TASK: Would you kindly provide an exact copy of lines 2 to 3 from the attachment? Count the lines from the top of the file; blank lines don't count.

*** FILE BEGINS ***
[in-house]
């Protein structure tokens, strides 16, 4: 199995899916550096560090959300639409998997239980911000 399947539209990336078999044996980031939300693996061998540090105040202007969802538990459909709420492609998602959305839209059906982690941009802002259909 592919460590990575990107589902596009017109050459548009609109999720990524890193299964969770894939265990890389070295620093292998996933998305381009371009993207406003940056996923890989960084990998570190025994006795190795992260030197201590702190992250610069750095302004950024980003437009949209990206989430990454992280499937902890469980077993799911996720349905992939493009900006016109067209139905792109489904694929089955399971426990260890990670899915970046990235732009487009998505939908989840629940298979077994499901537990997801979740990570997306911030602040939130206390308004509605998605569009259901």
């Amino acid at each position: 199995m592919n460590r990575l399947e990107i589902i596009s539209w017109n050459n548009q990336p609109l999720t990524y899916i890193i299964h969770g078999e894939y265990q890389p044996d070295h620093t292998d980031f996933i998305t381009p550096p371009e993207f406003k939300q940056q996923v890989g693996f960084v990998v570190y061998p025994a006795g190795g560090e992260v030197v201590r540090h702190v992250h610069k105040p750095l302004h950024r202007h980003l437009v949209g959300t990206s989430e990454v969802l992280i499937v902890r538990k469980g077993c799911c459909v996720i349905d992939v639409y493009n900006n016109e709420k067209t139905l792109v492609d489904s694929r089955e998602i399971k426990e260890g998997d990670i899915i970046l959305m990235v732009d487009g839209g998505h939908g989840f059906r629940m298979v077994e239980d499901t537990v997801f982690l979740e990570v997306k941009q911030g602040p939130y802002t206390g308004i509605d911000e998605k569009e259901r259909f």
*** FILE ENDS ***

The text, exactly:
């Protein structure tokens, strides 16, 4: 199995899916550096560090959300639409998997239980911000 399947539209990336078999044996980031939300693996061998540090105040202007969802538990459909709420492609998602959305839209059906982690941009802002259909 592919460590990575990107589902596009017109050459548009609109999720990524890193299964969770894939265990890389070295620093292998996933998305381009371009993207406003940056996923890989960084990998570190025994006795190795992260030197201590702190992250610069750095302004950024980003437009949209990206989430990454992280499937902890469980077993799911996720349905992939493009900006016109067209139905792109489904694929089955399971426990260890990670899915970046990235732009487009998505939908989840629940298979077994499901537990997801979740990570997306911030602040939130206390308004509605998605569009259901």
């Amino acid at each position: 199995m592919n460590r990575l399947e990107i589902i596009s539209w017109n050459n548009q990336p609109l999720t990524y899916i890193i299964h969770g078999e894939y265990q890389p044996d070295h620093t292998d980031f996933i998305t381009p550096p371009e993207f406003k939300q940056q996923v890989g693996f960084v990998v570190y061998p025994a006795g190795g560090e992260v030197v201590r540090h702190v992250h610069k105040p750095l302004h950024r202007h980003l437009v949209g959300t990206s989430e990454v969802l992280i499937v902890r538990k469980g077993c799911c459909v996720i349905d992939v639409y493009n900006n016109e709420k067209t139905l792109v492609d489904s694929r089955e998602i399971k426990e260890g998997d990670i899915i970046l959305m990235v732009d487009g839209g998505h939908g989840f059906r629940m298979v077994e239980d499901t537990v997801f982690l979740e990570v997306k941009q911030g602040p939130y802002t206390g308004i509605d911000e998605k569009e259901r259909f």